Following our earlier update in November 2008 on the regulation of insurance brokers, we look at the impact of the Financial Advisers Act 2008 (FAA) and the Financial Service Providers (Registration and Dispute Resolution) Act 2008 (FSPA) on insurance companies in New Zealand. The Acts form part of a suite of reforms due to be rolled out over the next few years.

Although both Acts have come into existence, they don't come into force until a date yet to be specified, but it is likely to be in 2010.


All legal entities carrying on insurance business in New Zealand (regardless of where the insurer is resident) must be registered under the FSPA with the Registrar of Financial Service Providers (presently the Registrar of Companies). The purpose of registration is to enable:

  • The public to access information about the registered entities.
  • The Registrar and other regulators to regulate the registered entities.
  • The exercise of control over the people appointed to manage the registered entities.
  • New Zealand to conform with its obligations under certain international financial protocols.

The Register will be searchable by the public over the Internet and will enable members of the public to:

  • Identify registered insurers.
  • Obtain their business names and addresses.
  • Identify the approved dispute resolution scheme they belong to (see below).


In order to be registered, an insurer must belong to an approved dispute resolution scheme under the FSPA.

The FSPA sets out high-level statutory rules that all approved schemes must adopt. Beyond this, each scheme may have rules specific to the financial industry involved. Many of the statutory rules are similar to the existing rules the Insurance and Savings Ombudsman operates under. For example, the scheme is free to the insured. In addition, the decision is binding on the insurer but the decision is only binding on the insured if the insured accepts it.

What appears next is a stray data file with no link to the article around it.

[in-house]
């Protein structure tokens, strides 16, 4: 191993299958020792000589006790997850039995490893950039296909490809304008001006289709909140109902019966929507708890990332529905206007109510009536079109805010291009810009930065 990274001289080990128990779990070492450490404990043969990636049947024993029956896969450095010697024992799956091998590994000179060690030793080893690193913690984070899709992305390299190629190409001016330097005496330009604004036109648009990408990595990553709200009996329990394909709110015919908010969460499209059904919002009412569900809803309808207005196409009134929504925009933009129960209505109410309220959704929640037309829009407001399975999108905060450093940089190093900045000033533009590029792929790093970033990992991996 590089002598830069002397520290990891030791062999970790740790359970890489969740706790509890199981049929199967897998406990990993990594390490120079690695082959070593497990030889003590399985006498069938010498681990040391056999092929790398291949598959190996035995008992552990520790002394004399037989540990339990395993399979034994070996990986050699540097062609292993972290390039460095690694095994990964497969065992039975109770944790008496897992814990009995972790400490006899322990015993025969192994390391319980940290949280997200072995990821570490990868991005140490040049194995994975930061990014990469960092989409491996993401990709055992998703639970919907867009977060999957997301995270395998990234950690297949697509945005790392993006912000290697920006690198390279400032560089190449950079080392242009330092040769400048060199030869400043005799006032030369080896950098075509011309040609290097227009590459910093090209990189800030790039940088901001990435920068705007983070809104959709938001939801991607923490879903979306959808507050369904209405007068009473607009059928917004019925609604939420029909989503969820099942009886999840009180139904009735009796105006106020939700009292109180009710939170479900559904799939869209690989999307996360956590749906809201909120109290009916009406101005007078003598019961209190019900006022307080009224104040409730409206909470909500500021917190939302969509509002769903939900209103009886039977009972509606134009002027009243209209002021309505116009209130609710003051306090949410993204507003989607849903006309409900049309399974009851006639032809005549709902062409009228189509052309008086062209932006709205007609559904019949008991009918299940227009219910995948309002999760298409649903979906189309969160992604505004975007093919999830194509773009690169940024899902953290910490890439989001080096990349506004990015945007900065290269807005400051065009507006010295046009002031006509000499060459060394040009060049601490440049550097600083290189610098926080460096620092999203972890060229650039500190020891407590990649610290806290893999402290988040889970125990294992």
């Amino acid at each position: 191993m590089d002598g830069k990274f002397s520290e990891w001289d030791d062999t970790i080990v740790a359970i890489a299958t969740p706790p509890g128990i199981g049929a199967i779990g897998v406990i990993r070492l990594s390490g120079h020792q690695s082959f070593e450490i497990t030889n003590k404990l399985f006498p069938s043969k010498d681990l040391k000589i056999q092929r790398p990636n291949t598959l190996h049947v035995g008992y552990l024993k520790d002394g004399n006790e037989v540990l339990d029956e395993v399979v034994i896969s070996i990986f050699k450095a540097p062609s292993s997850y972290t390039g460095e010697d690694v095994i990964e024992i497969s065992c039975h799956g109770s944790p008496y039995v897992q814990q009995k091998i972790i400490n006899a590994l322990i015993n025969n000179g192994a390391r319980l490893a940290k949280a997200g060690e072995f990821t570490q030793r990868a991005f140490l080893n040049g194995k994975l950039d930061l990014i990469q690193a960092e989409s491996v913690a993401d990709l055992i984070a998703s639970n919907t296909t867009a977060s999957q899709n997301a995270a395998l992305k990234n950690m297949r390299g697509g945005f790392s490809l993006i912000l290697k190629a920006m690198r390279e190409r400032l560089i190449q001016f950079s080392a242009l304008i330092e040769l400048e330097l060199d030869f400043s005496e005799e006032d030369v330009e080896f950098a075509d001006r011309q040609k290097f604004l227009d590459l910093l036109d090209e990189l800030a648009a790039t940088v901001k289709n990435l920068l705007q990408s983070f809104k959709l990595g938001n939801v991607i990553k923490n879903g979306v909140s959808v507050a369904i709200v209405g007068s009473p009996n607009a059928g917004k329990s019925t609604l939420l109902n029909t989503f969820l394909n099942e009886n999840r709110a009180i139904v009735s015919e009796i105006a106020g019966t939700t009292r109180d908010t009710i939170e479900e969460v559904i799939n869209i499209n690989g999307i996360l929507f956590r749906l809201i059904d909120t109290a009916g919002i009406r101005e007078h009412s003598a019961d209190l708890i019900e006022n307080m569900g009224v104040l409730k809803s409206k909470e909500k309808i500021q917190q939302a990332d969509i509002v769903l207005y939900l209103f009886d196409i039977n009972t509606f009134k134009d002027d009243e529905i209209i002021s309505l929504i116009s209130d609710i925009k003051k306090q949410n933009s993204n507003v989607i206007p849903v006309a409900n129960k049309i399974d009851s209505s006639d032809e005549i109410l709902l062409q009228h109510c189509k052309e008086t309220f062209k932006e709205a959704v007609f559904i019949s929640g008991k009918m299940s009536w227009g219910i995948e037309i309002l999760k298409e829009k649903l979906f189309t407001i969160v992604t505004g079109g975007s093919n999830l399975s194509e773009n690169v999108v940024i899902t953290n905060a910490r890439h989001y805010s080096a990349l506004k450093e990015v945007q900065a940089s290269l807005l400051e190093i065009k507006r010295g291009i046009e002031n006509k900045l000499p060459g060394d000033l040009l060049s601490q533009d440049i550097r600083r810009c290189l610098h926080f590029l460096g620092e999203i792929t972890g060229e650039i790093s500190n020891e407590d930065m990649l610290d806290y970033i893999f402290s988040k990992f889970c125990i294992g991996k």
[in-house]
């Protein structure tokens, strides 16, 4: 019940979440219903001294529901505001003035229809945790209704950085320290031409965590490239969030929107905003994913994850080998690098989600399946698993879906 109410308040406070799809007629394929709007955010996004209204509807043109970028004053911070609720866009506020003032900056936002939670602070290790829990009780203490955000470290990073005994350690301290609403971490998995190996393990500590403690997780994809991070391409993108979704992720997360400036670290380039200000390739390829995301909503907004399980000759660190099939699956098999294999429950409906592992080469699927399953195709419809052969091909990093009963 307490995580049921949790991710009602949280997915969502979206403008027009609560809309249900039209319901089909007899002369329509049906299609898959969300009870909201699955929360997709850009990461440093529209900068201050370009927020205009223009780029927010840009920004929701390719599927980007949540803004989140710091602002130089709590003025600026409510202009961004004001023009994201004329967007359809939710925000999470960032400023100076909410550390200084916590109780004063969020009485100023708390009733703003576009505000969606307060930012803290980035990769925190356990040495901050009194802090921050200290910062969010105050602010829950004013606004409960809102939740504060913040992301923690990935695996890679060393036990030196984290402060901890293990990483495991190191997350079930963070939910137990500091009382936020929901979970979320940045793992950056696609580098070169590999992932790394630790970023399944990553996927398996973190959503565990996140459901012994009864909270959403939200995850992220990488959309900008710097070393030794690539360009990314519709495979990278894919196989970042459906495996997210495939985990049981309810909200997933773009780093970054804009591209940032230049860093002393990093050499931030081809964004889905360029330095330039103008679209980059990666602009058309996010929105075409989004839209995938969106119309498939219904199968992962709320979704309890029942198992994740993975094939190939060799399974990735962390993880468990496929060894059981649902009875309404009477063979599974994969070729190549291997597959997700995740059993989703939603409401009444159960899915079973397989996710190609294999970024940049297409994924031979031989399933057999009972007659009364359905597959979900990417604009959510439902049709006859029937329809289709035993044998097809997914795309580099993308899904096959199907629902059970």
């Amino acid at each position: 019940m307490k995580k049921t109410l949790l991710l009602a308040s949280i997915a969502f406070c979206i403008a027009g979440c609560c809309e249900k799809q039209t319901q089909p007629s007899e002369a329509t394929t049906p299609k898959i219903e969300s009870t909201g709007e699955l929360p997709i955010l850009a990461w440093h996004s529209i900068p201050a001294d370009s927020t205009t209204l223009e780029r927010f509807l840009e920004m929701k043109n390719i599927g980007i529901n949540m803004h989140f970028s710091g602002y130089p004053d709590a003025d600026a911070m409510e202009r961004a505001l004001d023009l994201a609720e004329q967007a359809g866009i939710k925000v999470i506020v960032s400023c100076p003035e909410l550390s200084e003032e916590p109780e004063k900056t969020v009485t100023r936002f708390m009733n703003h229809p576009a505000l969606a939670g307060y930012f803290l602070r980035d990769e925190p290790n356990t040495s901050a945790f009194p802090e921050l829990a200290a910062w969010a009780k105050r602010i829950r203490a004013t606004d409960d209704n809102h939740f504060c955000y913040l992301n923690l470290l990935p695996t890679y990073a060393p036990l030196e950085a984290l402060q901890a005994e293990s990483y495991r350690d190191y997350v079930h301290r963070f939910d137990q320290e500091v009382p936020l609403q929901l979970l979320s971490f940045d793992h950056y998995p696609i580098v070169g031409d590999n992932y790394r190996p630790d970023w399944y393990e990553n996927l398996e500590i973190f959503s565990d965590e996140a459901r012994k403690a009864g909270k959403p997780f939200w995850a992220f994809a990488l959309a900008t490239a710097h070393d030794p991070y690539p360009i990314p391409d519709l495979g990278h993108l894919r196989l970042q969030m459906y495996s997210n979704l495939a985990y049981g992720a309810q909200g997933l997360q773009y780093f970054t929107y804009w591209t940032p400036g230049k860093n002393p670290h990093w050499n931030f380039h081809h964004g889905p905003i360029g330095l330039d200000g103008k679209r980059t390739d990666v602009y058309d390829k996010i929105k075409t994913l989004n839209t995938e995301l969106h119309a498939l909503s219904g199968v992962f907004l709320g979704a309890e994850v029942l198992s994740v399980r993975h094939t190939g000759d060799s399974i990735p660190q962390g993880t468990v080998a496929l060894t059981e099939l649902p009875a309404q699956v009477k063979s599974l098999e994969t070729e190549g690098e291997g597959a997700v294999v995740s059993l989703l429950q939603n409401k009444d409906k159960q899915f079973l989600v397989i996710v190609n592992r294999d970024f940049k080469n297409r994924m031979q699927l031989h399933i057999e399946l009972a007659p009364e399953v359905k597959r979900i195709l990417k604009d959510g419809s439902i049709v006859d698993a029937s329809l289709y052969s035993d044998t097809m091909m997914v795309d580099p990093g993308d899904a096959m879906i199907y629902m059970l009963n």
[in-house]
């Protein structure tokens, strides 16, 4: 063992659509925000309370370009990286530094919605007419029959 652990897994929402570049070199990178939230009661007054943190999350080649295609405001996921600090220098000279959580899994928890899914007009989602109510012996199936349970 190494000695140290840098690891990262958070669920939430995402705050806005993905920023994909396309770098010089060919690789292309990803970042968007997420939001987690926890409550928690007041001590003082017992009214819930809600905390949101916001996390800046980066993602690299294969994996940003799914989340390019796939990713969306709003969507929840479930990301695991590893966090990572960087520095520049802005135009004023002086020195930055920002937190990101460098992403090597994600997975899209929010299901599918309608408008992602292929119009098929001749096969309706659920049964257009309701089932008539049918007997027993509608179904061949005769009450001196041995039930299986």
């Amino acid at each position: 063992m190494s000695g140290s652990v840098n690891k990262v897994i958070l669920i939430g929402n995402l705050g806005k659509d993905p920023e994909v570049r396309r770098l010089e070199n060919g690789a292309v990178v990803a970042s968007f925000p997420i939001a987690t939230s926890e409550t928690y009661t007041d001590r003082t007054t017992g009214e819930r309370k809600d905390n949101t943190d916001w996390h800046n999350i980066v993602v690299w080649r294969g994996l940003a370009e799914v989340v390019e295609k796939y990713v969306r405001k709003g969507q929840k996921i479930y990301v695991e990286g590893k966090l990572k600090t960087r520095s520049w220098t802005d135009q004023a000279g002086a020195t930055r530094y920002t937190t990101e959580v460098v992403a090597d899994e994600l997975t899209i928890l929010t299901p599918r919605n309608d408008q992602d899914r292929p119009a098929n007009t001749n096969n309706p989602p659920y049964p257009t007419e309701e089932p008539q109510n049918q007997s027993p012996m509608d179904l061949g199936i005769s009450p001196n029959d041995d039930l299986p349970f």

Access to the scheme must be available to 'consumers and businesses that have no more than 19 full-time equivalent employees'. This includes non-profit organisations. Interestingly, the statutory rules do not specify any dollar limit. It is for each approved scheme to specify an amount that is 'reasonable and appropriate'.

Dispute resolution schemes must be approved by the Minister responsible for administering the FSPA.


The FAA requires a 'natural person' to be registered under the FSPA with the Registrar of Financial Service Providers if in the course of their business and in relation to buying or cancelling an insurance policy they:

  • Make a recommendation.
  • Give an opinion.
  • Give guidance.

All insurance companies are likely to find at least some of their employees' duties are caught by this test. Even employees dealing with insurance brokers may find there is some element of opinion or guidance in their communications. Underwriting agents such as banks will also be caught in the same way.

Alternatively, these natural persons do not need to be registered if they are employees or agents of a 'non-natural entity' (eg a company) that is, itself, registered under the FSPA with the Registrar of Financial Service Providers and that has Qualified Financial Entity (QFE) status (see below).


A registered entity may apply to the Securities Commission to be granted QFE status. Once it is granted that status, it must comply with the terms of the grant, including:

  • Ensuring its employees and agents also comply.
  • Ensuring those employees and agents who have registered financial adviser status comply with the obligations of that status.
  • Filing an annual report with the Commission.

Clearly most insurance companies and underwriting agents will seek this option as it overcomes the need to arrange registration on an employee by employee basis.


These two Acts are phase one of the regulatory reforms for insurance companies in New Zealand.

Phase two will be the introduction of legislation appointing the Reserve Bank of New Zealand as the regulator of insurance companies, and will set out prudential rules. The Insurance (Prudential Supervision) Bill is expected to be introduced into parliament later this year. Phase three will be the reform of New Zealand's core insurance law in the Insurance Contracts Bill. This Bill is also expected later this year. It is likely to reform the duty of disclosure and address insurance brokers' agency status.

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